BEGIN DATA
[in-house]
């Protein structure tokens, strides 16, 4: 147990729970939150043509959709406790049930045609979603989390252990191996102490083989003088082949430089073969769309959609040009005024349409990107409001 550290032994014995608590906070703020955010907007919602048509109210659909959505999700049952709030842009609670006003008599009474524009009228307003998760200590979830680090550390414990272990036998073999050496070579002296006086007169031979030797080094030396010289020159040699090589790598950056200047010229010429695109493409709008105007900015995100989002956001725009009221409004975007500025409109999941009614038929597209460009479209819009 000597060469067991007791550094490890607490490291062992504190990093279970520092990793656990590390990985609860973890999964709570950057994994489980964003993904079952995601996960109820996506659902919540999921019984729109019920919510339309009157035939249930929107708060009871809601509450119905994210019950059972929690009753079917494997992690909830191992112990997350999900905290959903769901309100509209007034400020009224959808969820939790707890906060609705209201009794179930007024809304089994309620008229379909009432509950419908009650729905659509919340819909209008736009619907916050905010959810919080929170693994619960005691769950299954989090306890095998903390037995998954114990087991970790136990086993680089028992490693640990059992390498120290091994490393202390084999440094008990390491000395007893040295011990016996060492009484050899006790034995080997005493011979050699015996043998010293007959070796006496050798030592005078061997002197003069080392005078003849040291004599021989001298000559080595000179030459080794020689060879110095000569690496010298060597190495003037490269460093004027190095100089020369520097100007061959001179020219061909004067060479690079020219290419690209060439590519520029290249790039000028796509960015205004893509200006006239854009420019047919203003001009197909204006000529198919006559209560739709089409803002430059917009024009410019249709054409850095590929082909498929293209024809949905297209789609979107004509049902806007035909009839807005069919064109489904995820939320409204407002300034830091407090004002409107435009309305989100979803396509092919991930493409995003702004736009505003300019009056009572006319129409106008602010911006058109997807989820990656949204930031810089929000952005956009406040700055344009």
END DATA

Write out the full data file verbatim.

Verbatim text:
[in-house]
């Protein structure tokens, strides 16, 4: 147990729970939150043509959709406790049930045609979603989390252990191996102490083989003088082949430089073969769309959609040009005024349409990107409001 550290032994014995608590906070703020955010907007919602048509109210659909959505999700049952709030842009609670006003008599009474524009009228307003998760200590979830680090550390414990272990036998073999050496070579002296006086007169031979030797080094030396010289020159040699090589790598950056200047010229010429695109493409709008105007900015995100989002956001725009009221409004975007500025409109999941009614038929597209460009479209819009 000597060469067991007791550094490890607490490291062992504190990093279970520092990793656990590390990985609860973890999964709570950057994994489980964003993904079952995601996960109820996506659902919540999921019984729109019920919510339309009157035939249930929107708060009871809601509450119905994210019950059972929690009753079917494997992690909830191992112990997350999900905290959903769901309100509209007034400020009224959808969820939790707890906060609705209201009794179930007024809304089994309620008229379909009432509950419908009650729905659509919340819909209008736009619907916050905010959810919080929170693994619960005691769950299954989090306890095998903390037995998954114990087991970790136990086993680089028992490693640990059992390498120290091994490393202390084999440094008990390491000395007893040295011990016996060492009484050899006790034995080997005493011979050699015996043998010293007959070796006496050798030592005078061997002197003069080392005078003849040291004599021989001298000559080595000179030459080794020689060879110095000569690496010298060597190495003037490269460093004027190095100089020369520097100007061959001179020219061909004067060479690079020219290419690209060439590519520029290249790039000028796509960015205004893509200006006239854009420019047919203003001009197909204006000529198919006559209560739709089409803002430059917009024009410019249709054409850095590929082909498929293209024809949905297209789609979107004509049902806007035909009839807005069919064109489904995820939320409204407002300034830091407090004002409107435009309305989100979803396509092919991930493409995003702004736009505003300019009056009572006319129409106008602010911006058109997807989820990656949204930031810089929000952005956009406040700055344009």